United States v. Knights Case Brief

Why is the case important?

Respondent was living under specific probationary restraints that permitted a search of his person with or without warrant by law officers. Respondent became a suspect in a vandalism spree. After observation by a detective, respondent was searched and arrested.

Facts of the case

“A California court sentenced Mark James Knights to probation for a drug offense. The probation order included the following condition: that Knights would “”submit his…person, property, place of residence, vehicle, personal effects, to search at anytime, with or without a search warrant, warrant of arrest or reasonable cause by any probation officer or law enforcement officer.”” In the aftermath of arson at the site of a Pacific Gas and Electric (PGE) power transformer, a sheriff’s detective, with reasonable suspicion, searched Knights’s apartment. Based in part on items recovered, including a PGE padlock, a federal grand jury indicted Knights for conspiracy to commit arson, for possession of an unregistered destructive device, and for being a felon in possession of ammunition. In granting Knights’s motion to suppress, the District Court held that, although the detective had reasonable suspicion to believe that Knights was involved with incendiary materials, the search was for “”investigatory”” rather than “”probationary”” purposes. The Court of Appeals affirmed.”

Question

Whether the Fourth Amendment limits searches pursuant to this probation condition to those with a ‘probationary’ purpose.

Answer

No. The respondent’s argument, that the probationary purpose limitation follows from our decision in Griffin v. Wisconsin, . . . which was a special needs system, in which, under Wisconsin law, applied to all Wisconsin probationers. In other words, the respondent argued, any search must be a search conducted by a probation officer monitoring whether the probationer is complying with probation restrictions to comply with the Fourth Amendment. The Supreme Court dismissed this, instead focusing on a reasonableness, and that a State’s interest in apprehending violators of the criminal law, thereby protecting potential victims of criminal enterprise, may therefore justifiably focus on probationers in a way that it does not on the ordinary citizen.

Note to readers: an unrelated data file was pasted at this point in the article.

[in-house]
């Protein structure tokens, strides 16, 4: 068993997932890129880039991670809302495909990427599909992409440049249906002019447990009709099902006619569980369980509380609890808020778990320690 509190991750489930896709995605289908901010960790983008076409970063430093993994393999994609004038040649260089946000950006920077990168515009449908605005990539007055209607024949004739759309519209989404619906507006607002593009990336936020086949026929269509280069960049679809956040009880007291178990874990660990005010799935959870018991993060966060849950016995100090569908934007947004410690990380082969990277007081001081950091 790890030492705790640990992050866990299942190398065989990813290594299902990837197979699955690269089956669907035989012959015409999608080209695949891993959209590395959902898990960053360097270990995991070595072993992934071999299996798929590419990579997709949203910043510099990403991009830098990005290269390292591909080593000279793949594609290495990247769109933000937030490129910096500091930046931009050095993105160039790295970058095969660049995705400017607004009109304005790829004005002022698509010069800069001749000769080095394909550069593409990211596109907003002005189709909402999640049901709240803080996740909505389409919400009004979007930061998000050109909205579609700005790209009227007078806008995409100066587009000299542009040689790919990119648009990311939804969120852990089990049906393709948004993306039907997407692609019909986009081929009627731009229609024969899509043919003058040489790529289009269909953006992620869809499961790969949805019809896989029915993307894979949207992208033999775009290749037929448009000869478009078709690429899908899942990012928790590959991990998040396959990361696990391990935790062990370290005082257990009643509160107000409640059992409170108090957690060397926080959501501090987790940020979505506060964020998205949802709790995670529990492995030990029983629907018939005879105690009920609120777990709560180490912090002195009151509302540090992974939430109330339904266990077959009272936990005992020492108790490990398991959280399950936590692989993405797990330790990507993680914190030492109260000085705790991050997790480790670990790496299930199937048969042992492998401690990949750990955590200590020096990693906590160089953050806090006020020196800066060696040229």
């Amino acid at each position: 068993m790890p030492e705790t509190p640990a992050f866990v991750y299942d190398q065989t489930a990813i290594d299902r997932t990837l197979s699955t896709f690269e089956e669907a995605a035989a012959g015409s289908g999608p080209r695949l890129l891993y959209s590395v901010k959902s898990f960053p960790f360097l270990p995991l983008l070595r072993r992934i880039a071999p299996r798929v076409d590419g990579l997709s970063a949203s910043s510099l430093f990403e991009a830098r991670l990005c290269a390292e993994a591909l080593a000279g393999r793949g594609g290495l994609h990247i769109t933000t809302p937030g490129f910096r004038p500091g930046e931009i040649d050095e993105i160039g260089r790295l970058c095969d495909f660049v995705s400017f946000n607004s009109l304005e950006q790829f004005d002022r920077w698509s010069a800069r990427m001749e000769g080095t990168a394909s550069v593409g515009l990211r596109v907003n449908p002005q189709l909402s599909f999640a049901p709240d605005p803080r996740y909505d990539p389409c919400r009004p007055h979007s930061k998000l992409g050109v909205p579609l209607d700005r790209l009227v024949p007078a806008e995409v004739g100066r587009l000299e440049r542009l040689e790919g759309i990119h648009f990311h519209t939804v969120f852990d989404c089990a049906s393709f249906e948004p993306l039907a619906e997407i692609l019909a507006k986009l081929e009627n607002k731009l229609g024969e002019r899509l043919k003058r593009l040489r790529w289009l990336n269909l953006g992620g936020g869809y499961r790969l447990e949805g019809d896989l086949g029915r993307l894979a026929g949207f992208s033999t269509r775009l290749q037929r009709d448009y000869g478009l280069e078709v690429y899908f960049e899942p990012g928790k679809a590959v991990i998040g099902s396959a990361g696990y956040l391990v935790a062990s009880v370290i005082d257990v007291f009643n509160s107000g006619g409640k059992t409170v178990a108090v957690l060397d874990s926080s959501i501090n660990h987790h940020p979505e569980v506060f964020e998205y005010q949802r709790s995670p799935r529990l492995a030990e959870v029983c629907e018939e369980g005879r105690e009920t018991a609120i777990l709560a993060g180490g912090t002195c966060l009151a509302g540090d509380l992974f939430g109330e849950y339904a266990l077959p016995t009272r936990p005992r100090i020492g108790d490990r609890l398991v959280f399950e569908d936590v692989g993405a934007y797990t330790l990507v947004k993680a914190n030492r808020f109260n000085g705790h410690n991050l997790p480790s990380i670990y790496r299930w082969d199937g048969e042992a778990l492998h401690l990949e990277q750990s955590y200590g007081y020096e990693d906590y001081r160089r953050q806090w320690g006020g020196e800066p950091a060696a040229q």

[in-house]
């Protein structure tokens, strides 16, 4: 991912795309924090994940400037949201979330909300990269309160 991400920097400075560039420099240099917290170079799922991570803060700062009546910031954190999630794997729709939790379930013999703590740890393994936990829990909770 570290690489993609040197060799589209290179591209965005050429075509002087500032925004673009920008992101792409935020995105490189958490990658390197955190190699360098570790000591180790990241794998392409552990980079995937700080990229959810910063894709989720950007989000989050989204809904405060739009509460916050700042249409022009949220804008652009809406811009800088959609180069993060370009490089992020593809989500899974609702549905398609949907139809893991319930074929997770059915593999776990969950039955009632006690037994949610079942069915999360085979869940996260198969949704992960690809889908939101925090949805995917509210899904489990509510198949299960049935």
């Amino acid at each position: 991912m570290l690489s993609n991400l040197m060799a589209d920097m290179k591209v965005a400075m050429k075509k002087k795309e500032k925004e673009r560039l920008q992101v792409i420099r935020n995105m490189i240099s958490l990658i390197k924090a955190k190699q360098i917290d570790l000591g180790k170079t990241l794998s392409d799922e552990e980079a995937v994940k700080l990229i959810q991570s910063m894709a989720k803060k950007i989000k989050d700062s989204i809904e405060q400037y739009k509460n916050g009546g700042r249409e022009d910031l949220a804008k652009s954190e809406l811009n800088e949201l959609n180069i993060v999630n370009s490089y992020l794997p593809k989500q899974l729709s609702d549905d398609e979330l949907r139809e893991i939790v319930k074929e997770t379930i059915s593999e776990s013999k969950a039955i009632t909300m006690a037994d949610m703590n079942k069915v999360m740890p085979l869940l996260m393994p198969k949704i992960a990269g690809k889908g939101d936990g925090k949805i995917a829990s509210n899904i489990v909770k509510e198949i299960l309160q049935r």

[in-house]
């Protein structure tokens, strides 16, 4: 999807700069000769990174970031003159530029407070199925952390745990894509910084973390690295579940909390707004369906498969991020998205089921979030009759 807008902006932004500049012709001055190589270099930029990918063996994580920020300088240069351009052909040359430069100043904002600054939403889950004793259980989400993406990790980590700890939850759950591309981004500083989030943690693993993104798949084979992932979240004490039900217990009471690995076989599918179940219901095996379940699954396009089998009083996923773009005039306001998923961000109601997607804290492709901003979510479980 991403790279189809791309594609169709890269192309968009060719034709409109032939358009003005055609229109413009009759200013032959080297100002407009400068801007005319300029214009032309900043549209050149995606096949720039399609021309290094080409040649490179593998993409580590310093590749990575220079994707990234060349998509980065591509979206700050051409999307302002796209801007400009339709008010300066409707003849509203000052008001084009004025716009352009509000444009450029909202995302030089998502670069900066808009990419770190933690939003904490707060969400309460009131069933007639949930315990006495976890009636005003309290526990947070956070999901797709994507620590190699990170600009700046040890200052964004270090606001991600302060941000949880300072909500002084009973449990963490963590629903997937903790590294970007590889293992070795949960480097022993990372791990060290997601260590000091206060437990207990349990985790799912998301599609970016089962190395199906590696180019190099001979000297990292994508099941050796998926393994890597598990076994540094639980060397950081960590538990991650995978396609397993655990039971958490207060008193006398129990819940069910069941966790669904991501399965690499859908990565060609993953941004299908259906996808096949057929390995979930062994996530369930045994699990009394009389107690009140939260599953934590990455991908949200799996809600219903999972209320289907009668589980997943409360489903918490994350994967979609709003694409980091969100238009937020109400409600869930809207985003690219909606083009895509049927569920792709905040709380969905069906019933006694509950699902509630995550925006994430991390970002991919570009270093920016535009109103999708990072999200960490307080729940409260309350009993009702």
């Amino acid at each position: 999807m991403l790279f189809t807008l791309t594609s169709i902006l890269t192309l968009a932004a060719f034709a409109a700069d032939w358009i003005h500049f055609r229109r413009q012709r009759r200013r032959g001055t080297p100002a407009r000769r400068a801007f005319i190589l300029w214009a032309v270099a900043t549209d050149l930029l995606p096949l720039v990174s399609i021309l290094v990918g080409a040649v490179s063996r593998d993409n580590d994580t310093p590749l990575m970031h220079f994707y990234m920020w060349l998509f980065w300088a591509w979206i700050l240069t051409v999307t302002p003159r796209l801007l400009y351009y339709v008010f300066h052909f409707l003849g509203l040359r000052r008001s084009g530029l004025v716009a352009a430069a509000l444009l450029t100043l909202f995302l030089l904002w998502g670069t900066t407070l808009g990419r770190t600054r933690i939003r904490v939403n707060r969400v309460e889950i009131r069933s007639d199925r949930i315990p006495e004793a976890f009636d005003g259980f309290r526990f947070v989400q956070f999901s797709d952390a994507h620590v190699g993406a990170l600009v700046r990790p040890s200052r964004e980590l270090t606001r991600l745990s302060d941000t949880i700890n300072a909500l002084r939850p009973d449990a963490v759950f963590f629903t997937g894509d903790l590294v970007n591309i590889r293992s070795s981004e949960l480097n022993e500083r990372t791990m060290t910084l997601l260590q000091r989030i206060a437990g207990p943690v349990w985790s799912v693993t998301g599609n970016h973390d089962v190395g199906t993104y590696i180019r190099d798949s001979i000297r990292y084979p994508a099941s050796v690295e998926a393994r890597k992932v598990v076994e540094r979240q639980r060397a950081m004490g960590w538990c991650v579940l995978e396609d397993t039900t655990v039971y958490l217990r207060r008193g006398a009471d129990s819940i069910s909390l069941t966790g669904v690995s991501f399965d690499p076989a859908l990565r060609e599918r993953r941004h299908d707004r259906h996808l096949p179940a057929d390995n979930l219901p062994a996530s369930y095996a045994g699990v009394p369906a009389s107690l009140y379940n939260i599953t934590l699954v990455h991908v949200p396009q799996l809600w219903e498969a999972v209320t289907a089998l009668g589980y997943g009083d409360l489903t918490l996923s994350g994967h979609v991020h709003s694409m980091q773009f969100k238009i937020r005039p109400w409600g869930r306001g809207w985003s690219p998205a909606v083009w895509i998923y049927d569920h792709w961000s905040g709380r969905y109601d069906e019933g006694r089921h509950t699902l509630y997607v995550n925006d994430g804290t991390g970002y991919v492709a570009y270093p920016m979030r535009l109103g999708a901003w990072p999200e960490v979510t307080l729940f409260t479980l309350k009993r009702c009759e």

Conclusion

The oUnited States Supreme Curt found that the search was reasonable under the general Fourth Amendment approach of examining the totality of the circumstances, with the probation search condition being a salient circumstance. The Court found that defendant’s status as a probationer subject to a search condition diminished his reasonable expectation of privacy. Although the Fourth Amendment ordinarily required probable cause, a lesser degree satisfied the United States Constitution when the balance of governmental and private interests made such a standard reasonable. The court found that when an officer had reasonable suspicion that a probationer subject to a search condition was engaged in criminal activity, there was enough likelihood that criminal conduct was occurring that an intrusion on the probationer’s significantly diminished privacy interests was reasonable. The district court found, and defendant conceded, that the search was supported by reasonable suspicion. Thus, the court held that the warrantless search of defendant, supported by reasonable suspicion and authorized by a condition of probation, was reasonable within the meaning of the Fourth Amendment .

  • Case Brief: 2001
  • Petitioner: United States
  • Respondent: Knights
  • Decided by: Rehnquist Court

Citation: 534 US 112 (2001)
Argued: Nov 6, 2001
Decided: Dec 10, 2001